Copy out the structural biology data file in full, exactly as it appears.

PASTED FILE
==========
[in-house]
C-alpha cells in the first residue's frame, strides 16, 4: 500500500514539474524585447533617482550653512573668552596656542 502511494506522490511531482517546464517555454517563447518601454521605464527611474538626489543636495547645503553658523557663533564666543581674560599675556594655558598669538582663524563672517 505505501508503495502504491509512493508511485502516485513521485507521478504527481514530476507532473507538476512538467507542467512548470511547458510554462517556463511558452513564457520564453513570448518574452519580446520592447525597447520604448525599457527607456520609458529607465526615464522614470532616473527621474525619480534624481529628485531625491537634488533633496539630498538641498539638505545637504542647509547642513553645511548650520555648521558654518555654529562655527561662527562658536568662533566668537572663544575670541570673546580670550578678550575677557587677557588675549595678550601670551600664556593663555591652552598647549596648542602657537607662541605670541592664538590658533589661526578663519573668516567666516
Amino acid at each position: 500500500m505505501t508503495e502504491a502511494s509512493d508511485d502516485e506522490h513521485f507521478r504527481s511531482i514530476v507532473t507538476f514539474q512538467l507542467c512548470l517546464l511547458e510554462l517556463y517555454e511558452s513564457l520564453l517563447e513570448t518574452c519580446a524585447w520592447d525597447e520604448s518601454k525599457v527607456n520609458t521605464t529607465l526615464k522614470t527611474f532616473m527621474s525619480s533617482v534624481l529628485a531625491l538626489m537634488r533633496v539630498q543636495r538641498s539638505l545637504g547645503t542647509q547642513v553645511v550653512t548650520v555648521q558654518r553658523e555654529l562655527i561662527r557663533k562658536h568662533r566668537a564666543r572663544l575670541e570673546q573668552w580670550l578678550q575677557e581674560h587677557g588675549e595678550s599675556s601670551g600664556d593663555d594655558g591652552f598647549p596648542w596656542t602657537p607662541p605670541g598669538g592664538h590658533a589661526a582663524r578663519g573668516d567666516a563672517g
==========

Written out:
[in-house]
C-alpha cells in the first residue's frame, strides 16, 4: 500500500514539474524585447533617482550653512573668552596656542 502511494506522490511531482517546464517555454517563447518601454521605464527611474538626489543636495547645503553658523557663533564666543581674560599675556594655558598669538582663524563672517 505505501508503495502504491509512493508511485502516485513521485507521478504527481514530476507532473507538476512538467507542467512548470511547458510554462517556463511558452513564457520564453513570448518574452519580446520592447525597447520604448525599457527607456520609458529607465526615464522614470532616473527621474525619480534624481529628485531625491537634488533633496539630498538641498539638505545637504542647509547642513553645511548650520555648521558654518555654529562655527561662527562658536568662533566668537572663544575670541570673546580670550578678550575677557587677557588675549595678550601670551600664556593663555591652552598647549596648542602657537607662541605670541592664538590658533589661526578663519573668516567666516
Amino acid at each position: 500500500m505505501t508503495e502504491a502511494s509512493d508511485d502516485e506522490h513521485f507521478r504527481s511531482i514530476v507532473t507538476f514539474q512538467l507542467c512548470l517546464l511547458e510554462l517556463y517555454e511558452s513564457l520564453l517563447e513570448t518574452c519580446a524585447w520592447d525597447e520604448s518601454k525599457v527607456n520609458t521605464t529607465l526615464k522614470t527611474f532616473m527621474s525619480s533617482v534624481l529628485a531625491l538626489m537634488r533633496v539630498q543636495r538641498s539638505l545637504g547645503t542647509q547642513v553645511v550653512t548650520v555648521q558654518r553658523e555654529l562655527i561662527r557663533k562658536h568662533r566668537a564666543r572663544l575670541e570673546q573668552w580670550l578678550q575677557e581674560h587677557g588675549e595678550s599675556s601670551g600664556d593663555d594655558g591652552f598647549p596648542w596656542t602657537p607662541p605670541g598669538g592664538h590658533a589661526a582663524r578663519g573668516d567666516a563672517g